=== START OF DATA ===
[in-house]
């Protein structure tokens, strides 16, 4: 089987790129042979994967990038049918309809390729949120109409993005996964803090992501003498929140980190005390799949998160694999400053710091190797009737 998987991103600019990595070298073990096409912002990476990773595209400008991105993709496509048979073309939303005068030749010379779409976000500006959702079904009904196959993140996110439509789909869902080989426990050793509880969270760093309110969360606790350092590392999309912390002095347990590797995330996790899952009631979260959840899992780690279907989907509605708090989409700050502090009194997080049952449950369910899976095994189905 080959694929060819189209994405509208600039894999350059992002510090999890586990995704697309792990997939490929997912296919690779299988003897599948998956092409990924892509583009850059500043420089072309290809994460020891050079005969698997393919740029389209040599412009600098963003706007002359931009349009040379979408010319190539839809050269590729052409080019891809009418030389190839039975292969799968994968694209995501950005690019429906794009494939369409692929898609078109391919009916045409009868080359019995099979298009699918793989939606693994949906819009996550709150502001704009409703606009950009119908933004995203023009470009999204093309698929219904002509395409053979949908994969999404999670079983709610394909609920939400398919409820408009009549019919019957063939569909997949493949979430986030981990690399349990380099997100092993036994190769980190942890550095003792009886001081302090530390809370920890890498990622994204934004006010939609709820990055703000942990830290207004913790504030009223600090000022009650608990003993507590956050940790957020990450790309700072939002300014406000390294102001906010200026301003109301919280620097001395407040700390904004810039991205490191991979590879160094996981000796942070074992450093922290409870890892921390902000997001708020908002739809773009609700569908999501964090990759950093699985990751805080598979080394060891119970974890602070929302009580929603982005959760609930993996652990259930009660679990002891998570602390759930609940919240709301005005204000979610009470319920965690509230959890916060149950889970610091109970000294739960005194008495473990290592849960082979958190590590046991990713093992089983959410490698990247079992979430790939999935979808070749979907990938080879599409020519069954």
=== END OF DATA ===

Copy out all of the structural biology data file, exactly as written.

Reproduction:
[in-house]
């Protein structure tokens, strides 16, 4: 089987790129042979994967990038049918309809390729949120109409993005996964803090992501003498929140980190005390799949998160694999400053710091190797009737 998987991103600019990595070298073990096409912002990476990773595209400008991105993709496509048979073309939303005068030749010379779409976000500006959702079904009904196959993140996110439509789909869902080989426990050793509880969270760093309110969360606790350092590392999309912390002095347990590797995330996790899952009631979260959840899992780690279907989907509605708090989409700050502090009194997080049952449950369910899976095994189905 080959694929060819189209994405509208600039894999350059992002510090999890586990995704697309792990997939490929997912296919690779299988003897599948998956092409990924892509583009850059500043420089072309290809994460020891050079005969698997393919740029389209040599412009600098963003706007002359931009349009040379979408010319190539839809050269590729052409080019891809009418030389190839039975292969799968994968694209995501950005690019429906794009494939369409692929898609078109391919009916045409009868080359019995099979298009699918793989939606693994949906819009996550709150502001704009409703606009950009119908933004995203023009470009999204093309698929219904002509395409053979949908994969999404999670079983709610394909609920939400398919409820408009009549019919019957063939569909997949493949979430986030981990690399349990380099997100092993036994190769980190942890550095003792009886001081302090530390809370920890890498990622994204934004006010939609709820990055703000942990830290207004913790504030009223600090000022009650608990003993507590956050940790957020990450790309700072939002300014406000390294102001906010200026301003109301919280620097001395407040700390904004810039991205490191991979590879160094996981000796942070074992450093922290409870890892921390902000997001708020908002739809773009609700569908999501964090990759950093699985990751805080598979080394060891119970974890602070929302009580929603982005959760609930993996652990259930009660679990002891998570602390759930609940919240709301005005204000979610009470319920965690509230959890916060149950889970610091109970000294739960005194008495473990290592849960082979958190590590046991990713093992089983959410490698990247079992979430790939999935979808070749979907990938080879599409020519069954």